The Online Gambling Regulation Act 2001 was among the first such acts in the world.

While there are many license holders, few major operators are based in Isle of Man. Being a non-EU member can make advertising across the EU difficult despite Manx being whitelisted by and in the UK.

License requirements (including fees) are relatively modest, falling somewhere between Malta and Curaçao.

Isle of Man Banking

Practically all British banks are present on the Isle of Man as well as a number of foreign banks.

Account opening for non-residents is almost never done in person on Isle of Man, with all banks accepting account opening remotely or by a visit to a branch of the bank in another location.

Private banking is the primary service offered to non-residents. Minimum deposits are fairly humble, rarely going as high as 100,000 GBP but this of course varies and is negotiable.

Corporate accounts are available but companies registered in irreputable jurisdictions will find it challenging to open an account without good justification and thorough vetting. Few banks enforce any minimum deposit or balance and instead look at each client on a case-by-case basis.

Trusts and foundations are accepted with open arms.

Personal accounts are not commonly opened for non-residents. Standard Bank and Lloyds have been known to do it but they are very selective about it.

Because nearly all the banks present in Isle of Man are large international banks, the quality and sophistication of services are generally very high.

Fees for typical day-to-day banking are relatively low.

There is no especially strong banking secrecy. Relevant, competent authorities are empowered to retrieve information from banks.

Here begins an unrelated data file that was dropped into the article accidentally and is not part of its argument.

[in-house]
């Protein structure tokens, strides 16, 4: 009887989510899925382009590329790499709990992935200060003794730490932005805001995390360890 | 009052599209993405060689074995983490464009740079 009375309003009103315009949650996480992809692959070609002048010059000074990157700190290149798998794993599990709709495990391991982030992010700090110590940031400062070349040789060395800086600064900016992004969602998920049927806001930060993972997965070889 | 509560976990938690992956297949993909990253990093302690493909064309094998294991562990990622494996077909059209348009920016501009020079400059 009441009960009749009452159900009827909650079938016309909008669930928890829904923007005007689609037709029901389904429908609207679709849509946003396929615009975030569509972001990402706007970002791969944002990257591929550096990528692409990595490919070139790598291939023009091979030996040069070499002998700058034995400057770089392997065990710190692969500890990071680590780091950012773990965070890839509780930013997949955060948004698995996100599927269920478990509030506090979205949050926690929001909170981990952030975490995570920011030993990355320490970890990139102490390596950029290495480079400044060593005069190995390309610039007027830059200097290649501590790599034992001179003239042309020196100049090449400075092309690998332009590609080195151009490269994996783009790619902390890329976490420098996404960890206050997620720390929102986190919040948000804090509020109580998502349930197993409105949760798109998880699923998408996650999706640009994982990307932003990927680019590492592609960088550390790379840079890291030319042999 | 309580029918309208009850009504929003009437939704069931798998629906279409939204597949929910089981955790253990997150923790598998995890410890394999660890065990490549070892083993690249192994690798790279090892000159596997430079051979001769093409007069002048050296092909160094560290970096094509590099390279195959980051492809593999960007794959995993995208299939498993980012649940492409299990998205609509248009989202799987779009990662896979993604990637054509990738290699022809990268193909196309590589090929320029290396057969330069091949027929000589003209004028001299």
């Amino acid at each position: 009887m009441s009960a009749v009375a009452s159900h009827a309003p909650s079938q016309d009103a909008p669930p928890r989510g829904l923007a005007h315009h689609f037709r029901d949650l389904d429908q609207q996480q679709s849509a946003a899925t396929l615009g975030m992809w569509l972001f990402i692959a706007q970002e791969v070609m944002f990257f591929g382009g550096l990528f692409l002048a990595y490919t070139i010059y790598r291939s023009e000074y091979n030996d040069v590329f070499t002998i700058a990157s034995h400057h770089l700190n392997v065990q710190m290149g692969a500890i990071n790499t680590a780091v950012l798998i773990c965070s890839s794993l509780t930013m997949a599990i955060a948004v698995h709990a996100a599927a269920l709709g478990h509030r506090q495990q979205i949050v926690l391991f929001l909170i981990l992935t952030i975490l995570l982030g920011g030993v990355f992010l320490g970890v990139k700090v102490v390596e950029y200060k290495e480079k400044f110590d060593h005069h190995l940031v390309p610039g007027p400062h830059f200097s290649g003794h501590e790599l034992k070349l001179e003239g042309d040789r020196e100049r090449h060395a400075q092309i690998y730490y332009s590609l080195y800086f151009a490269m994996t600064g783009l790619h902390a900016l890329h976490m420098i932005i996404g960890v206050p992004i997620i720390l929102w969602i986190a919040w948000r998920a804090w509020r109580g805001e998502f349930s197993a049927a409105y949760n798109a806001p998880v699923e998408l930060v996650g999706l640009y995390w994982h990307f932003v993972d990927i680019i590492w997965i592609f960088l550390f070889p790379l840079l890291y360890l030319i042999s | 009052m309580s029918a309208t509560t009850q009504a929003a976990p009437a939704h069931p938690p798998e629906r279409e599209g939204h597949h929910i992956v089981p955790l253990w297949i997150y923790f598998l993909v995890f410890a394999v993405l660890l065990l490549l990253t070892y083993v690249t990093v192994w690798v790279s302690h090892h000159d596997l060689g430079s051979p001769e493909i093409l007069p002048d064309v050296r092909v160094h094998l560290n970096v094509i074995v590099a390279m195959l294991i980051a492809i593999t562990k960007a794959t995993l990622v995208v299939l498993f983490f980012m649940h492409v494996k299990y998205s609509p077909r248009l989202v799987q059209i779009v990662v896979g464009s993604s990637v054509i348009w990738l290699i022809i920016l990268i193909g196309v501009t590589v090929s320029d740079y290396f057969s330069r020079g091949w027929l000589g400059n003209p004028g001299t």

OECD rates Isle of Man as Compliant.

The Isle of Man depositors’ compensation scheme (DSC) is the island’s deposit insurance. It insures up to 50,000 GBP per person per bank but there are stipulations in place relieving the DSC from obligation to pay in a timely manner in case of a very large bank failing.

This means that in the event of a very large bank failing, or in a systemic crisis, the DCS is unlikely to be in a position to provide the full amount of compensation due to you in a timely manner.

A lower protection of 20,000 GBP is available for clients of non-bank institutions.

Notable Banks

As always, this is not a recommendation.

Living on Isle of Man

Quality of Life

If you can stand the relative isolation and poor weather (remember, it’s right in the middle of United Kingdom and Ireland), life in Isle of Man can be very comfortable.

Infrastructure is very strong, ranging from quality of getting around to health care to utilities. A couple of strategically placed cables across the Irish Sea have given Isle of Man internet capacity comparable to even mainland Europe.

Crime is virtually unheard of.


Personal taxation is low but normal income tax is not zero (unless you earn less than 9,300 GBP per annum). Income over 19,800 GBP is subject to 20% tax but there is a cap of at most 120,000 GBP tax paid per year.

Isle of Man does not tax capital gains, wealth, and inheritance. There is no stamp duty.

Immigration and Relocation

EU and EEA citizens can relocate to the Isle of Man and take up work freely. Swiss nationals are included in this group despite Switzerland not being an EU or EEA member.

Other nationals face much stricter requirements. Highly advanced and sought after skills which cannot be satisfied by Manx nationals are one of few ways non-EU/EEA/Swiss nationals have of migrating to the Isle of Man.

Finding a place to live can be difficult but rental prices are generally affordable. A comfortable apartment near the center of Douglas can be found for under 1,200 GBP per month.

Isle of Man issues its own passports, which perhaps counter-intuitively do not mention the United Kingdom but do mention the European Union.

Final words

Isle of Man is a reputable, transparent, and stable tax haven.

EU, EEA, and Swiss citizens who can tolerate the aforementioned isolation and poor weather may find Isle of Man to be a veritable business paradise especially for high earners as income over 600,000 GBP is free of tax due to the tax cap.

Banking is one of Manx’s main sources of income and therefore of high quality. The banking sector can be enjoyed equally by citizens from both within and outside of EU, EEA, and Switzerland.

See also

 Click here to see other posts in the Jurisdiction Spotlight series.